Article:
Polycythemia (otherwise called polycythaemia or polyglobulia) is a sickness state in which the hematocrit (the volume level of red platelets in the blood) is elevated. It can be because of an expansion in the quantity of red platelets ("outright polycythemia") or to a diminishing in the volume of plasma ("relative polycythemia"). Polycythemia is at times called erythrocytosis, yet the terms are not synonymous, in light of the fact that polycythemia alludes to any expansion in red platelets, while erythrocytosis just alludes to an archived increment of red cell mass. The crisis treatment of polycythemia (e.g., in hyperviscosity or thrombosis) is by phlebotomy (expulsion of blood from the dissemination). Contingent upon the basic reason, phlebotomy may likewise be utilized all the time to decrease the hematocrit. Cytostatics, for example, busulfan and hydroxyurea are in some cases utilized for long haul administration of polycythemia.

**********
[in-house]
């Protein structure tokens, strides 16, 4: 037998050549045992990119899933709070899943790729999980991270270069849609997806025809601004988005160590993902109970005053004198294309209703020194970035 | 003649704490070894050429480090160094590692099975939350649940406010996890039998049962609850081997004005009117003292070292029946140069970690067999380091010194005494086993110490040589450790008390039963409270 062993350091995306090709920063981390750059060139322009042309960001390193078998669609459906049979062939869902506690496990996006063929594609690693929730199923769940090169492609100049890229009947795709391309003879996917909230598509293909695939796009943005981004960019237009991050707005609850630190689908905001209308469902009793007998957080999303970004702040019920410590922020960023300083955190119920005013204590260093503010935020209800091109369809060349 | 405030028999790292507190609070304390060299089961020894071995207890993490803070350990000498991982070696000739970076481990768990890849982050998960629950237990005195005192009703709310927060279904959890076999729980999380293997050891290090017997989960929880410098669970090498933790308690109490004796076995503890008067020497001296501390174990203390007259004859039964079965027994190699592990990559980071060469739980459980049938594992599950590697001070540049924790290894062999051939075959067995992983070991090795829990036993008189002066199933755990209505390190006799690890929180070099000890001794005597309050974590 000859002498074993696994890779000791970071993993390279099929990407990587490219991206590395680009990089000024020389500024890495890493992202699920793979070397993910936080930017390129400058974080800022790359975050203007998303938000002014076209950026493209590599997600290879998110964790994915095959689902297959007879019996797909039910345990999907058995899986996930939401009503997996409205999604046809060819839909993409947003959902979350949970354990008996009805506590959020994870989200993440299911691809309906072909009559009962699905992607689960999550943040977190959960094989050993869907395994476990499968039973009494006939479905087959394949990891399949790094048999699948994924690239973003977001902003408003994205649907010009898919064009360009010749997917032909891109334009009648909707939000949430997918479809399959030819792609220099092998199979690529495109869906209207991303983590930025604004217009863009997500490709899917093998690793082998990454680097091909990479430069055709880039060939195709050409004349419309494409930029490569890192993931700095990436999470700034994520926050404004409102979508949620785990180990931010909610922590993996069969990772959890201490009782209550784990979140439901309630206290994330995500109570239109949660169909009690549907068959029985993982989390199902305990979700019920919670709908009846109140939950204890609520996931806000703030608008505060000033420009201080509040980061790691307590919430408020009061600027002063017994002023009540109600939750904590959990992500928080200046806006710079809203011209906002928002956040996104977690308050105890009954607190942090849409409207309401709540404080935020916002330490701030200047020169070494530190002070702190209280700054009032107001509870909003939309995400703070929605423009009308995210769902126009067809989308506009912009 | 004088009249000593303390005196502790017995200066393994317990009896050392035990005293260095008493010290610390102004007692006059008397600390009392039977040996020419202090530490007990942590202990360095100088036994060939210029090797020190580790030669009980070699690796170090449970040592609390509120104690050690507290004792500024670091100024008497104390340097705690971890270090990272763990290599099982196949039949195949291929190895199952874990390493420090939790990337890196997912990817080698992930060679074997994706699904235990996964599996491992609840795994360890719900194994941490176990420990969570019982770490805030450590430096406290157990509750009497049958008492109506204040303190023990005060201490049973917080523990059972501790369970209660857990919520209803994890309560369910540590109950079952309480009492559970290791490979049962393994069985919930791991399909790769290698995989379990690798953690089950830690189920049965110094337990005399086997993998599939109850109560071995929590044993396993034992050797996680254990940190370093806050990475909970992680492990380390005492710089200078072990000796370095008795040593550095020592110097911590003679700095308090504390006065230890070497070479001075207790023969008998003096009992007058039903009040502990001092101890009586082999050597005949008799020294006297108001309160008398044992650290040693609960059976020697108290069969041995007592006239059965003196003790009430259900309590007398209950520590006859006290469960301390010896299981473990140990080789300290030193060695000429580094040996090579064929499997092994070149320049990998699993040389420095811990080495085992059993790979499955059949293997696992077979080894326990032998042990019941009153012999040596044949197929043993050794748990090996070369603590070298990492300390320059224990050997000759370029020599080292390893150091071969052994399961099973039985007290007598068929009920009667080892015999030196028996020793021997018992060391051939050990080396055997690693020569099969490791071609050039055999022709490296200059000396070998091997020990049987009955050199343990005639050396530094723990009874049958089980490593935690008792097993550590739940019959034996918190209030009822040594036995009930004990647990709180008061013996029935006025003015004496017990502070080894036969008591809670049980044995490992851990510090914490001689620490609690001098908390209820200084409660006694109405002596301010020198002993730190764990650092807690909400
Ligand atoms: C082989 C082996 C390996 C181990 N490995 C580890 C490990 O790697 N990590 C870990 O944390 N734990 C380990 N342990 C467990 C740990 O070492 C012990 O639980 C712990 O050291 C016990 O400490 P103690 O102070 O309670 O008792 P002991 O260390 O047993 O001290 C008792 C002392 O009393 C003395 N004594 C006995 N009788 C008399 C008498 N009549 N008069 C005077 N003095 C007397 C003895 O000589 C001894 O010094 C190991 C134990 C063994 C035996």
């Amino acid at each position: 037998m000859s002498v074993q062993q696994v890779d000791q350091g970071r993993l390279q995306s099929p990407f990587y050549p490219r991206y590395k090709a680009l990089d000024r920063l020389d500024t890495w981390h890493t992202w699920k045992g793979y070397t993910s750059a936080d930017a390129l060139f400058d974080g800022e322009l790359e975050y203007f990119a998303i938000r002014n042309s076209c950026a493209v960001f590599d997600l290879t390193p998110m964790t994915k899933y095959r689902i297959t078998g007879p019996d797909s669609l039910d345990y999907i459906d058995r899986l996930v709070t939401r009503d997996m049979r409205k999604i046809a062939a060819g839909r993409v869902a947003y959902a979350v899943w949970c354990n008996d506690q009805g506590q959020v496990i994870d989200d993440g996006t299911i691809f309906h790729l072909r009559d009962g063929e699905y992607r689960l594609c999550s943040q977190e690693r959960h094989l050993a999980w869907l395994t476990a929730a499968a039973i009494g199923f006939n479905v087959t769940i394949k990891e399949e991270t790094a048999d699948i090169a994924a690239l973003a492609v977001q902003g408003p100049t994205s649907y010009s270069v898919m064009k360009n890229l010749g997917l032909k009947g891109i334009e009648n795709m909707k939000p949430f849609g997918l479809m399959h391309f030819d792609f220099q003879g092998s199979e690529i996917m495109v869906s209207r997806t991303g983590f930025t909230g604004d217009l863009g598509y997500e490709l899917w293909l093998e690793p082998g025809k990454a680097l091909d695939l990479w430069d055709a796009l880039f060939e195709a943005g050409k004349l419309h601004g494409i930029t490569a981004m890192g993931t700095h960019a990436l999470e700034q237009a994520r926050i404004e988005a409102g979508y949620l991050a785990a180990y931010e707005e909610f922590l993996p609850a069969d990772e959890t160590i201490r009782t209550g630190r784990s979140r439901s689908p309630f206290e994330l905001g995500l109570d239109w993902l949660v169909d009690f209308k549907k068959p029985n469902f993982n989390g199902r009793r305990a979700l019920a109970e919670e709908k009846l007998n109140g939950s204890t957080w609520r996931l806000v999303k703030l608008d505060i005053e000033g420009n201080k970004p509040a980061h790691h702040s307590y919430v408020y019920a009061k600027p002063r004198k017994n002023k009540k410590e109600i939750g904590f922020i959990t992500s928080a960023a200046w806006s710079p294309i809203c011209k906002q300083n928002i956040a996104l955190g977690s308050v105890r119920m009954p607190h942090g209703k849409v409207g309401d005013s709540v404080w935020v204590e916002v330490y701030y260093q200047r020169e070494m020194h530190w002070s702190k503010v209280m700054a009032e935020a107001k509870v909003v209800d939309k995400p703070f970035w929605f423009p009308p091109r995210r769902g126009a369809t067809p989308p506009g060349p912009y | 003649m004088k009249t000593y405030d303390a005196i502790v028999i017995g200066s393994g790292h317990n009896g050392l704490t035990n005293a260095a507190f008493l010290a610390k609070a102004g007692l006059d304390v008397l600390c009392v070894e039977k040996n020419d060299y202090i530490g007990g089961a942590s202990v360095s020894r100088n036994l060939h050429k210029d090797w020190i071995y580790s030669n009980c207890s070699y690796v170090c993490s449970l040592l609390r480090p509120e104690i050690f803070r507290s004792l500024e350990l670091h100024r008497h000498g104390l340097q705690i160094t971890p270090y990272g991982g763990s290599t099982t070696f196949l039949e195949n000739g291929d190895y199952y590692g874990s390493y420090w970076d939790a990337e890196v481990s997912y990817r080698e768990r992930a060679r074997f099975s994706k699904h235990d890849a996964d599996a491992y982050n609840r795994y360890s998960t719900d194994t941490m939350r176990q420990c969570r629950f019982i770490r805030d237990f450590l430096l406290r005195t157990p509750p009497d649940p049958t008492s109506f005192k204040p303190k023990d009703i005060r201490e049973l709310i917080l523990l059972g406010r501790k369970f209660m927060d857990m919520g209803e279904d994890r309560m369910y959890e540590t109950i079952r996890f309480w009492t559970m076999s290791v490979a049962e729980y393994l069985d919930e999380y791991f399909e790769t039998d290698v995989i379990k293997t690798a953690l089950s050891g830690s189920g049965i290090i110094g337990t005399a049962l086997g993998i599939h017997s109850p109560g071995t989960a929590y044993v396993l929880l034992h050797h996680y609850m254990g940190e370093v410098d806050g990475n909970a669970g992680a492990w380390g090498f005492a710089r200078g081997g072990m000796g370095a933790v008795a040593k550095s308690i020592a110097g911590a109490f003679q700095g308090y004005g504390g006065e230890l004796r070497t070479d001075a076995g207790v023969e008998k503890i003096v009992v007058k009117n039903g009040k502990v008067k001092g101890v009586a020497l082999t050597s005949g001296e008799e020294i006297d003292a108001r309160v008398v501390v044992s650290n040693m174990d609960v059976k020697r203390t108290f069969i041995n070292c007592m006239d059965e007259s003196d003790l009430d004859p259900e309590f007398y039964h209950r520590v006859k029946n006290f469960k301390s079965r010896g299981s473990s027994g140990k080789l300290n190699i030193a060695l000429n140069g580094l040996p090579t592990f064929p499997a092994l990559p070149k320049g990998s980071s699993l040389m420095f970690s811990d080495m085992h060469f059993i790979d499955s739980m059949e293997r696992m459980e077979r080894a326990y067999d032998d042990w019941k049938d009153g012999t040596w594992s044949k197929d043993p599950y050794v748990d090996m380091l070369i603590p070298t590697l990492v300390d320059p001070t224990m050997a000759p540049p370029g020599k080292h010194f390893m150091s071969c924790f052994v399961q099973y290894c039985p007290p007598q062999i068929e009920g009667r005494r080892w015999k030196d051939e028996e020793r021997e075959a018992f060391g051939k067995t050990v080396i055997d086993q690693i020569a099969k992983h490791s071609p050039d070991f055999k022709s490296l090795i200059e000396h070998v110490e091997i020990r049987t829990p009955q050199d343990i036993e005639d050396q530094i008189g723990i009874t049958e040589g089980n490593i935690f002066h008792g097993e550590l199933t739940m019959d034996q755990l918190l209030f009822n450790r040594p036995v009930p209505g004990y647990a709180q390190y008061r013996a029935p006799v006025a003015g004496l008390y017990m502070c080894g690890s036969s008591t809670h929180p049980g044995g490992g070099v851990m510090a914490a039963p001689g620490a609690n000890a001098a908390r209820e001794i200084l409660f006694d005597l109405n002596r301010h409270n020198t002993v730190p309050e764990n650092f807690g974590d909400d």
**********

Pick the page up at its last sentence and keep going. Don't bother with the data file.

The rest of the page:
The overproduction of red platelets might be because of an essential procedure in the bone marrow (a purported myeloproliferative disorder), or it might be a response to incessantly low oxygen levels or, once in a while, a danger. Then again, extra red platelets may have been received through another procedure—for instance, being over-transfused (either accidentally or, as blood doping, intentionally) or being the beneficiary twin in a pregnancy, experiencing twin-to-twin transfusion disorder.
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